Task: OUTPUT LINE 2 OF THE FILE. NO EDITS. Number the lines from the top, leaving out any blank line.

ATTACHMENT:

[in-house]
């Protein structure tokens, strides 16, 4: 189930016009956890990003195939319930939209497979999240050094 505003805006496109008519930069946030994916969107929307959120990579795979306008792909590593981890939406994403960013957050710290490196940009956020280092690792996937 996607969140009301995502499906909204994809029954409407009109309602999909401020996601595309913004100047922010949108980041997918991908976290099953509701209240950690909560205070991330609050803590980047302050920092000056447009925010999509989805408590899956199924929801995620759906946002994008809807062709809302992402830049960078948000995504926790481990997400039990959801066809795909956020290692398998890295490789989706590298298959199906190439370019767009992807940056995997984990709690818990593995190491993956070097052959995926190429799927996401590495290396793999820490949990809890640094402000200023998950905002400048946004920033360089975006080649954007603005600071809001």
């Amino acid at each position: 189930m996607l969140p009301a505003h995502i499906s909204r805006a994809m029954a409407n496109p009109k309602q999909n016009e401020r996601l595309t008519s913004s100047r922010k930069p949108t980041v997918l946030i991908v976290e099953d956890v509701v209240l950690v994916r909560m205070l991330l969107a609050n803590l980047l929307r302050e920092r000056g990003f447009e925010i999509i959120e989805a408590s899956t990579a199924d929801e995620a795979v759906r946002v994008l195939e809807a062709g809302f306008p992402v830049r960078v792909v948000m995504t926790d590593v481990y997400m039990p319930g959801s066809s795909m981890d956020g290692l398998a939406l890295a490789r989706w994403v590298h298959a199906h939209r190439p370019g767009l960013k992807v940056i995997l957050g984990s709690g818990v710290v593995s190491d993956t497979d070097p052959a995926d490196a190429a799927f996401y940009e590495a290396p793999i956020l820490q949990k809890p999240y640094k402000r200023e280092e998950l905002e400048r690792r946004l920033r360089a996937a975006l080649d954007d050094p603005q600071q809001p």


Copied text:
């Protein structure tokens, strides 16, 4: 189930016009956890990003195939319930939209497979999240050094 505003805006496109008519930069946030994916969107929307959120990579795979306008792909590593981890939406994403960013957050710290490196940009956020280092690792996937 996607969140009301995502499906909204994809029954409407009109309602999909401020996601595309913004100047922010949108980041997918991908976290099953509701209240950690909560205070991330609050803590980047302050920092000056447009925010999509989805408590899956199924929801995620759906946002994008809807062709809302992402830049960078948000995504926790481990997400039990959801066809795909956020290692398998890295490789989706590298298959199906190439370019767009992807940056995997984990709690818990593995190491993956070097052959995926190429799927996401590495290396793999820490949990809890640094402000200023998950905002400048946004920033360089975006080649954007603005600071809001």